Several years ago, I decided that my only practical response to the gadget industry’s unreasonable rate of obsolescence was to impose unreasonable purchase requirements of my own. That is, once I’d gotten comfortable with a phone, computer or other device, I would insist that its replacement vastly exceed its performance in a few significant ways–this way, I might wait longer to upgrade, but then I’d feel vaguely like I’d won.
I bought my current digital camera back in the summer of 2007, and by the usual camera metrics I’m clear to upgrade: I can easily get double the zoom lens as well as wide-angle capability, doubt the resolution, faster shot-to-shot performance, smart picture modes like automated panorama generation, and high-definition video recording with stereo sound. And this next camera would also be thinner than my current model (even if it probably wouldn’t take AA batteries).
Unfortunately, the camera on my phone–while inferior to my four-year-old “real” camera in every measure of picture quality–also geotags photos automatically and allows for near-instant sharing on Twitter, Facebook, Google+ and any other online service with a phone-friendly site or app.
All this is to make clear my ulterior motive in trying out a round of cameras over the past few months, as written up for Discovery News on Monday. I’d hoped that a clear winner would emerge among the four models I tried there, three with built-in GPS–Canon’s PowerShot SX230 HS, Panasonic’s Lumix DMC-ZS10 and Casio’s Exilim EX-H20G–and one that borrows geotagging from a nearby Android phone, Samsung’s SH100.
(I also tried a fifth model, Nikon’s 36x ultrazoom P500, but wound up only having room to mention it in passing in the Discovery piece.)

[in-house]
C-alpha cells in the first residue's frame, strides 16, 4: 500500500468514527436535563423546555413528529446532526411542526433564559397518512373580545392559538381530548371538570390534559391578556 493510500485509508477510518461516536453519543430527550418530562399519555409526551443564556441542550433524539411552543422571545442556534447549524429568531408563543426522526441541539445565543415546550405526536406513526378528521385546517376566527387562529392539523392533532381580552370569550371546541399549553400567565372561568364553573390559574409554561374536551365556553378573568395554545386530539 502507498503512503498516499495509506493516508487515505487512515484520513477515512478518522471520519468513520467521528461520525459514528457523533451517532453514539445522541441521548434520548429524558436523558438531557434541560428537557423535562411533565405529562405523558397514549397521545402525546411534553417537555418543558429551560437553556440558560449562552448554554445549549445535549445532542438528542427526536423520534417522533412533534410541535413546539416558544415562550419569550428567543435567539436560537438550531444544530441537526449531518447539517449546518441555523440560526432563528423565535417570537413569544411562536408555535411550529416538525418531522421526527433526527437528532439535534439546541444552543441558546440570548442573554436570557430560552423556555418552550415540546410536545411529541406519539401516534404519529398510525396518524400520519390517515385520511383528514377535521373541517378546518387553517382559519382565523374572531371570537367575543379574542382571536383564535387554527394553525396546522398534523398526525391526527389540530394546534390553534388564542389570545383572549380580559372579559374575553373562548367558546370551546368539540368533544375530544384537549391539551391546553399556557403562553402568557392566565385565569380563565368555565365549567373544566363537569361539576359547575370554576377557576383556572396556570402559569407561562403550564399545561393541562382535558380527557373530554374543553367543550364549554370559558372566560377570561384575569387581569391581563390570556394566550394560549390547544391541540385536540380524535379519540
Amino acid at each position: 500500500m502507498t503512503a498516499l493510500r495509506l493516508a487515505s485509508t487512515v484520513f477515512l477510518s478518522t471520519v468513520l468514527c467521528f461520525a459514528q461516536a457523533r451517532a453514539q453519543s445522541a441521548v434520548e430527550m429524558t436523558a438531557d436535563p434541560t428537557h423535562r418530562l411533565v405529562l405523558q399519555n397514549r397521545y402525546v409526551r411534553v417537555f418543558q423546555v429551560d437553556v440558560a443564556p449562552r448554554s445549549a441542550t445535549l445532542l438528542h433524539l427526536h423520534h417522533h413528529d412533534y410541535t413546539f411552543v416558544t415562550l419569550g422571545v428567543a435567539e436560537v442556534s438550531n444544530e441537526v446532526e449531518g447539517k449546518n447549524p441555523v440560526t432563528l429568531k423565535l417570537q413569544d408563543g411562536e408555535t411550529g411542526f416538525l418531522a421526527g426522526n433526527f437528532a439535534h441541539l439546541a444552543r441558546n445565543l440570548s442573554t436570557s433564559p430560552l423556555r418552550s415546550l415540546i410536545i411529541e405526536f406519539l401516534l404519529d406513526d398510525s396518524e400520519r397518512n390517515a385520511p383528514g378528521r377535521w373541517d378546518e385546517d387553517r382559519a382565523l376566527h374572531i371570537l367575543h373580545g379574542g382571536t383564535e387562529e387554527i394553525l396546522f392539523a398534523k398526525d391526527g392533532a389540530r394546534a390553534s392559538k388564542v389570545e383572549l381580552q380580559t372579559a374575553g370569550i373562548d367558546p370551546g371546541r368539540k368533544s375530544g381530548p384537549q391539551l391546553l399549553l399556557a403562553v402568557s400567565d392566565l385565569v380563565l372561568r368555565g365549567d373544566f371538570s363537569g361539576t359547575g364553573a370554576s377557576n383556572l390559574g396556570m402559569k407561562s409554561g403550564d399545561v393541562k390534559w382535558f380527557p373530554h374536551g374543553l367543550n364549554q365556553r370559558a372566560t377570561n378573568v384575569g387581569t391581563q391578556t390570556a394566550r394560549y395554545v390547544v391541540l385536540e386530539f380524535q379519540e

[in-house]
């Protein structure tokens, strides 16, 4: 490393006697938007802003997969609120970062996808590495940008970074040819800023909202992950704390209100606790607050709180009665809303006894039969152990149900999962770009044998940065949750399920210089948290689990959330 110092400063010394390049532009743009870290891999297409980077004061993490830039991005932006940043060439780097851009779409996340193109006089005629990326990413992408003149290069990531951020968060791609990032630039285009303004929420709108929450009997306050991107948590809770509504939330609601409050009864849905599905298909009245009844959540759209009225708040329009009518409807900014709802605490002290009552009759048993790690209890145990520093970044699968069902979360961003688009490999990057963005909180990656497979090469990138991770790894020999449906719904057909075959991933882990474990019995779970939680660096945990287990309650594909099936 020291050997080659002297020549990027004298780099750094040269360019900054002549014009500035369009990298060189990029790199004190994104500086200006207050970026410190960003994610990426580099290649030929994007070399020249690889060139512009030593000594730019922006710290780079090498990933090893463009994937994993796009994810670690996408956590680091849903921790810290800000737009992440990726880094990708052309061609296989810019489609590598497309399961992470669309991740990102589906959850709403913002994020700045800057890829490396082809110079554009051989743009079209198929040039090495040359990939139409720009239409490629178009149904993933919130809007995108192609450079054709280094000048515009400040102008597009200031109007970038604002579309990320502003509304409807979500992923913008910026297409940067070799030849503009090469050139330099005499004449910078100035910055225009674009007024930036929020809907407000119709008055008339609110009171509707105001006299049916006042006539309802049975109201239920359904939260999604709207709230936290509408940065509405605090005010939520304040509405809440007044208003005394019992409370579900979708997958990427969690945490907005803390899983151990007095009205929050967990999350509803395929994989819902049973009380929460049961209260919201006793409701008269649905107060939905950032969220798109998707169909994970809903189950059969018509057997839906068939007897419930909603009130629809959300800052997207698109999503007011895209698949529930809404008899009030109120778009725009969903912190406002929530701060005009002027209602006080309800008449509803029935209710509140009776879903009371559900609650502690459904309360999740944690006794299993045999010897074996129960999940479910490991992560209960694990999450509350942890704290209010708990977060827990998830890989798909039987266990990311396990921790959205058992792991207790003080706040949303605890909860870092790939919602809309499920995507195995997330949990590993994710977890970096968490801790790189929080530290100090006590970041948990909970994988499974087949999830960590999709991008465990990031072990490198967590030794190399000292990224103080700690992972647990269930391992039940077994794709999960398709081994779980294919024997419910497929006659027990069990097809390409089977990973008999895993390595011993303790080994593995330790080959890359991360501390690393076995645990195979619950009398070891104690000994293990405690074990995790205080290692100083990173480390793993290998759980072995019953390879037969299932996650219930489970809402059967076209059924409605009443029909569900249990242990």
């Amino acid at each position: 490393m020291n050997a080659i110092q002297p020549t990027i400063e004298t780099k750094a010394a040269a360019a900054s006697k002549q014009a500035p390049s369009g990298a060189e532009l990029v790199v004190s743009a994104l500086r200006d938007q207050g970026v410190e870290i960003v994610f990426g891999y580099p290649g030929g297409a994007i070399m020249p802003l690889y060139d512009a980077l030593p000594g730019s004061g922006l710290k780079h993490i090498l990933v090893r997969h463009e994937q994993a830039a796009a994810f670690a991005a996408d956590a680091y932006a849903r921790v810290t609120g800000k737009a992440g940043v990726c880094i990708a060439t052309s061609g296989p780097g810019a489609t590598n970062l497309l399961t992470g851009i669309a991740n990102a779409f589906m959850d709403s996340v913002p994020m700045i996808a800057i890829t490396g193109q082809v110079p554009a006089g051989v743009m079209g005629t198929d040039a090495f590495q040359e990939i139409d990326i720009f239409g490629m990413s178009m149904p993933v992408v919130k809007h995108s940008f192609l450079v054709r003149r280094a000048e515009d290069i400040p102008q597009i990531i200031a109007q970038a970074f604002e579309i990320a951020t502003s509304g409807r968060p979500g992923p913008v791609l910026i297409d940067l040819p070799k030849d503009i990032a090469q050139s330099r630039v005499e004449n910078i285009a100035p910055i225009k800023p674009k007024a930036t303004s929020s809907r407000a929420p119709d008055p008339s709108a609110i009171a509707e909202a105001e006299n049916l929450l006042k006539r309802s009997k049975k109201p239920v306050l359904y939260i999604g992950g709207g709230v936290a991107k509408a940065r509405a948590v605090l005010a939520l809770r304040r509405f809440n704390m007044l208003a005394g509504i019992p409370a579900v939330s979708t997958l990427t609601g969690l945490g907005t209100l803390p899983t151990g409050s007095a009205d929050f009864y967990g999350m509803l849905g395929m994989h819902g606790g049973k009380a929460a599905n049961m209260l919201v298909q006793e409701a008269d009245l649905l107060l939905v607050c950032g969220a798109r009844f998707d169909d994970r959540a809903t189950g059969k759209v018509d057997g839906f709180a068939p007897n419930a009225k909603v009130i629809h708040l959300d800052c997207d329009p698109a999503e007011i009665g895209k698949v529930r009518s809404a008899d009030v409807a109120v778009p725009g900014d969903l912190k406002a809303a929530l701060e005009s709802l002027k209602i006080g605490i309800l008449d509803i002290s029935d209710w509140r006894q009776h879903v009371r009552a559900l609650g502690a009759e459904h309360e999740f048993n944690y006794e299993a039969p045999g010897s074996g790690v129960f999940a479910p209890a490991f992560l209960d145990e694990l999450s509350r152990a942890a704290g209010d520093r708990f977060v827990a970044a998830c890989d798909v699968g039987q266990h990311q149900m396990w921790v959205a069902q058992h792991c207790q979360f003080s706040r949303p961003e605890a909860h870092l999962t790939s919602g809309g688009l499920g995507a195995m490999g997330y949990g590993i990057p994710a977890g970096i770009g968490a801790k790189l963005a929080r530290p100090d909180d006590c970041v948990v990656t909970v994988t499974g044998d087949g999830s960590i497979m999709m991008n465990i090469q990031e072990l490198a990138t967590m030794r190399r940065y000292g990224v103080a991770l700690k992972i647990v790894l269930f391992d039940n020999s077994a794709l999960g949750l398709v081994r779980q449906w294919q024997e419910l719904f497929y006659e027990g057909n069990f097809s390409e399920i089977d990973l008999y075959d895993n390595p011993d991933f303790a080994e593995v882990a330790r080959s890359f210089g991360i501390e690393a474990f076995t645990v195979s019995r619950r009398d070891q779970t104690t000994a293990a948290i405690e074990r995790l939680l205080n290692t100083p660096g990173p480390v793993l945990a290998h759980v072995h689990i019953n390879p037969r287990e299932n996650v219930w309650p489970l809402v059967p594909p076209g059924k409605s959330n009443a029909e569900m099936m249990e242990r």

No such luck. The Canon and the Panasonic ruled themselves out for sluggish GPS performance or bad battery life, while the conceptually-impressive Samsung flunked for its clumsy, expensive system of pairing with too-few Android phones. If I had to buy a phone among this bunch today, the Casio would be the likeliest to land on my credit-card bill–but I’m annoyed by the fact that I can’t recharge its battery by plugging the camera into a computer’s USB port or any other USB charger, much less the fact that Casio still seems to think it’s okay to use a proprietary USB plug in the year 2011.
But I’d also worry, given the average useful life of a camera, that in a year or so, we might finally see the camera-to-phone fusion prototyped in the Samsung done right. (Hint: Use Bluetooth instead of WiFi to avoid making the user pay for tethering on the phone.) So it’s easier for me to wait and limp along with my four-year-old model–which, aside from its eroding battery life, continues to take decent pictures. How much longer do you think I’ll be doing that? Any other cameras I should consider?